From time to time I’m asked by friends, but usually strangers, to size up their wine cellars or a wine collection they inherited. Most of the time I pass, with a polite no thanks, but here's some good advice: open the wines and give them a try. You might be surprised.
Most of the time, most of the wines I’ve looked at are duds and often not worth opening. Many times people have simply ignored what would otherwise be good wines, usually because they’ve lost track of what’s in their cellar.
Not this time. When my son brought home a list of wines from a friend and his wife, it had some extraordinary bottles. How about singles of 1982 Mouton and Pétrus, Vintage Ports from Cockburn (1963) and Taylor (1970) and doubles of 1988 Lafite-Rothschild, 1986 Mouton and a 1980 Dunn Howell Mountain. Red and white Burgundies and Barolos were also part of the mix.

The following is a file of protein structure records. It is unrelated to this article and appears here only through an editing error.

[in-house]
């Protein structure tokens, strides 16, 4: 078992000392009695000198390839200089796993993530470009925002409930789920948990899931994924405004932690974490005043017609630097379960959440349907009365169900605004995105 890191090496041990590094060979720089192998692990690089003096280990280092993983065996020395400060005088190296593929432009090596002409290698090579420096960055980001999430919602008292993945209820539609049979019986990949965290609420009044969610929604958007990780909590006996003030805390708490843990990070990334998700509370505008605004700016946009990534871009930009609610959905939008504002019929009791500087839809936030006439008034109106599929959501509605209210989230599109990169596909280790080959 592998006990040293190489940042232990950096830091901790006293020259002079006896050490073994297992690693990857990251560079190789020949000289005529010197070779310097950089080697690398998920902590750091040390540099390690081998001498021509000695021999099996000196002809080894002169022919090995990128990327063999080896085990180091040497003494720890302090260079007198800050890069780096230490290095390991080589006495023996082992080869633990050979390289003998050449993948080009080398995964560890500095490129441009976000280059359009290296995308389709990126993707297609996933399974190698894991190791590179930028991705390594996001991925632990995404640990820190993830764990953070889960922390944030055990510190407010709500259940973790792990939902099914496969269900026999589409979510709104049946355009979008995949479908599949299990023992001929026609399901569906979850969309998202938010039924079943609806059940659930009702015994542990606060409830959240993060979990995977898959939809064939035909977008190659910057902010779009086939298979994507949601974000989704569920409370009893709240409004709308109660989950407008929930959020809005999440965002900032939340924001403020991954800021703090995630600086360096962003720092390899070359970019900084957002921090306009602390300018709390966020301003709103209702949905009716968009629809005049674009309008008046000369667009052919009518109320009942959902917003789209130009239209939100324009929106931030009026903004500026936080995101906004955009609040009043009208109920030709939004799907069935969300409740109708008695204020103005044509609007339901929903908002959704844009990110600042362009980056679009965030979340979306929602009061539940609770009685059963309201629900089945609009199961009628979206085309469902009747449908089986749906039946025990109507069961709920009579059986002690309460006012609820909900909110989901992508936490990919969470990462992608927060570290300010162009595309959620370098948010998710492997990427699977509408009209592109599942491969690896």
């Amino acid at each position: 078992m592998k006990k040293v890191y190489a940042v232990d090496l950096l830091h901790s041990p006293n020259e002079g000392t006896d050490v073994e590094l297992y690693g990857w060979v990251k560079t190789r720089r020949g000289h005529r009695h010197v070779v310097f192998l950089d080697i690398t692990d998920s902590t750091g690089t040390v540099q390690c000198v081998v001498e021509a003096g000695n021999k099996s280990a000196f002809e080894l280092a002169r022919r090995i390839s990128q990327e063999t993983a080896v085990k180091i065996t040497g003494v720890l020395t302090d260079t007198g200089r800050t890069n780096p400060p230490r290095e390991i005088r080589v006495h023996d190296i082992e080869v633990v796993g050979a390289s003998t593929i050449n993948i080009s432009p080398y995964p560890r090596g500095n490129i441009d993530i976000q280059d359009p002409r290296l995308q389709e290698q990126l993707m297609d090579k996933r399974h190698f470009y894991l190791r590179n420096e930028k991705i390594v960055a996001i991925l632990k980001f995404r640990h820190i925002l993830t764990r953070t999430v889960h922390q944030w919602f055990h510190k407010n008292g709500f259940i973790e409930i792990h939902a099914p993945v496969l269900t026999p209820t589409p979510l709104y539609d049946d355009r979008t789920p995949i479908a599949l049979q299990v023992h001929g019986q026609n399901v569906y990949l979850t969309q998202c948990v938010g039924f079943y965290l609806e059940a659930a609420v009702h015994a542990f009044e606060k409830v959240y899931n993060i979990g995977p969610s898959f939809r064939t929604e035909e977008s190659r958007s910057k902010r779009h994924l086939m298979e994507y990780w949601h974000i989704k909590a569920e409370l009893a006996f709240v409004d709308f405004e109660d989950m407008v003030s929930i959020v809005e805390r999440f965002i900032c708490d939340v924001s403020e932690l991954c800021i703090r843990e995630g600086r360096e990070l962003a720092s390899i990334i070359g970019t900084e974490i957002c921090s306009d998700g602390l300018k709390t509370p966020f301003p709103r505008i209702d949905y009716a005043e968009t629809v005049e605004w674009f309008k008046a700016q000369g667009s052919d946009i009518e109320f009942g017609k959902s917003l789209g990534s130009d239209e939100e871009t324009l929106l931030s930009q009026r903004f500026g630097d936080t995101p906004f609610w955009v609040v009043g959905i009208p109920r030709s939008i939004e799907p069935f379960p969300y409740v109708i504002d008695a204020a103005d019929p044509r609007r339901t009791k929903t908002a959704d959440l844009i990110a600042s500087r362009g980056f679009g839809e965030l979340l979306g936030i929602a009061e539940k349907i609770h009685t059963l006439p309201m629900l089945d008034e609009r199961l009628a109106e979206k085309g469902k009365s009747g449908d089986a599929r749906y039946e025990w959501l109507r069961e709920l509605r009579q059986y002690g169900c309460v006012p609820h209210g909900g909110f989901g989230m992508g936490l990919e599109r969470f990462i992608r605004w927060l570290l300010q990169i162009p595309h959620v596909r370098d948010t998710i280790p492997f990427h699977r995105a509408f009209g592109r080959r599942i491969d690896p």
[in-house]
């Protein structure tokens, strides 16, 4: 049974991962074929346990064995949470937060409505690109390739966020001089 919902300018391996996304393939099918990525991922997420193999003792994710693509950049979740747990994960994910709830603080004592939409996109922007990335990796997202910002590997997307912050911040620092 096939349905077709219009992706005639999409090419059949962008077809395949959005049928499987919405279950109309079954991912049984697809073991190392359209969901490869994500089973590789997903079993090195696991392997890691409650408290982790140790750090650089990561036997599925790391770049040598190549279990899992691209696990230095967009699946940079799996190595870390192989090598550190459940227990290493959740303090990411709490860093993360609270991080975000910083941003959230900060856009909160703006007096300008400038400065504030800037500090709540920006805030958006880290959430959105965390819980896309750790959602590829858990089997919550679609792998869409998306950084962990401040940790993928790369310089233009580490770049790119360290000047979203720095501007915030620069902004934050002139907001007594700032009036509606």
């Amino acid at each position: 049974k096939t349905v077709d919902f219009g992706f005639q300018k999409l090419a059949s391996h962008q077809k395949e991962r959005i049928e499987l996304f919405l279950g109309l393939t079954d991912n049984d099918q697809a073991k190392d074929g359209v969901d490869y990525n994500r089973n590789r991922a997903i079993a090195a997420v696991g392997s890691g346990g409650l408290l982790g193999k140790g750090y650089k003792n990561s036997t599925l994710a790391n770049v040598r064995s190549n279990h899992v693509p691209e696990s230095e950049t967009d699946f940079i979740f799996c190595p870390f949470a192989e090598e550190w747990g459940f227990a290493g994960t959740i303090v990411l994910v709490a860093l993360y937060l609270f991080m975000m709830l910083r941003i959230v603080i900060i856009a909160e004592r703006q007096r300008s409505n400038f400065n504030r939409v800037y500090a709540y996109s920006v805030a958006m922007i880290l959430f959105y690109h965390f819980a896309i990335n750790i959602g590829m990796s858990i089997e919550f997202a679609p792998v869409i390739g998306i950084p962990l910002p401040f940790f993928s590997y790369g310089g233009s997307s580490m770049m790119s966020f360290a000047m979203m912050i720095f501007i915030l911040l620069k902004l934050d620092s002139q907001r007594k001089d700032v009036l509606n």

The young couple who inherited the collection haven't relayed any information about whether they have tried the wines. (Naturally I offered to help inspect them by taste.)
Most of the wines were probably dead soldiers, unless they had been perfectly stored. The Ports should be fine and the Bordeaux should be fine, too. I suggested the couple look up the cost online and guessed the Pétrus might be worth a few grand. Just looked it up now, and in third quarter 2008 I could have bought one for about $4,000!
In today's auction market, it might not be worth quite as much, but now that I think of it, selling the best wines might be a good idea. Unless the wines are already gone.
Sips & Tips | Wine & Healthy Living
Video Theater | Collecting & Auctions